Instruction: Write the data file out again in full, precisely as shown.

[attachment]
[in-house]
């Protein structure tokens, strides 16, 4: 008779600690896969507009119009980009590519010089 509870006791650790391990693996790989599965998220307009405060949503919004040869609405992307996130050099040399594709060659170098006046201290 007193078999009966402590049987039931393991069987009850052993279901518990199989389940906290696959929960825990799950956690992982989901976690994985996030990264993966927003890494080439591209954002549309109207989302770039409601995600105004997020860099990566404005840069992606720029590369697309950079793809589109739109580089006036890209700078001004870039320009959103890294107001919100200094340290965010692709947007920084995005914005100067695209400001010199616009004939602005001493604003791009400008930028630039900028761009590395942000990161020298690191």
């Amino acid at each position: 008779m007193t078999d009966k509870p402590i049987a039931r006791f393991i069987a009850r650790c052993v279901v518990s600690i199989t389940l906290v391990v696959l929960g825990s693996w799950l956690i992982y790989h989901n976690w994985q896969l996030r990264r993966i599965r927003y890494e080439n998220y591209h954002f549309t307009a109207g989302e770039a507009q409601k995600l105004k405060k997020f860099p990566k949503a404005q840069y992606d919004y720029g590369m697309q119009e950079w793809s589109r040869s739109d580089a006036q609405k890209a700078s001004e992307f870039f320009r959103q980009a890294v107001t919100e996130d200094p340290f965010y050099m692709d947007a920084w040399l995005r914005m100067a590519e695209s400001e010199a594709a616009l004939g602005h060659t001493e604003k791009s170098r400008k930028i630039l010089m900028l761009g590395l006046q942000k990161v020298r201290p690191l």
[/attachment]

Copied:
[in-house]
């Protein structure tokens, strides 16, 4: 008779600690896969507009119009980009590519010089 509870006791650790391990693996790989599965998220307009405060949503919004040869609405992307996130050099040399594709060659170098006046201290 007193078999009966402590049987039931393991069987009850052993279901518990199989389940906290696959929960825990799950956690992982989901976690994985996030990264993966927003890494080439591209954002549309109207989302770039409601995600105004997020860099990566404005840069992606720029590369697309950079793809589109739109580089006036890209700078001004870039320009959103890294107001919100200094340290965010692709947007920084995005914005100067695209400001010199616009004939602005001493604003791009400008930028630039900028761009590395942000990161020298690191």
């Amino acid at each position: 008779m007193t078999d009966k509870p402590i049987a039931r006791f393991i069987a009850r650790c052993v279901v518990s600690i199989t389940l906290v391990v696959l929960g825990s693996w799950l956690i992982y790989h989901n976690w994985q896969l996030r990264r993966i599965r927003y890494e080439n998220y591209h954002f549309t307009a109207g989302e770039a507009q409601k995600l105004k405060k997020f860099p990566k949503a404005q840069y992606d919004y720029g590369m697309q119009e950079w793809s589109r040869s739109d580089a006036q609405k890209a700078s001004e992307f870039f320009r959103q980009a890294v107001t919100e996130d200094p340290f965010y050099m692709d947007a920084w040399l995005r914005m100067a590519e695209s400001e010199a594709a616009l004939g602005h060659t001493e604003k791009s170098r400008k930028i630039l010089m900028l761009g590395l006046q942000k990161v020298r201290p690191l």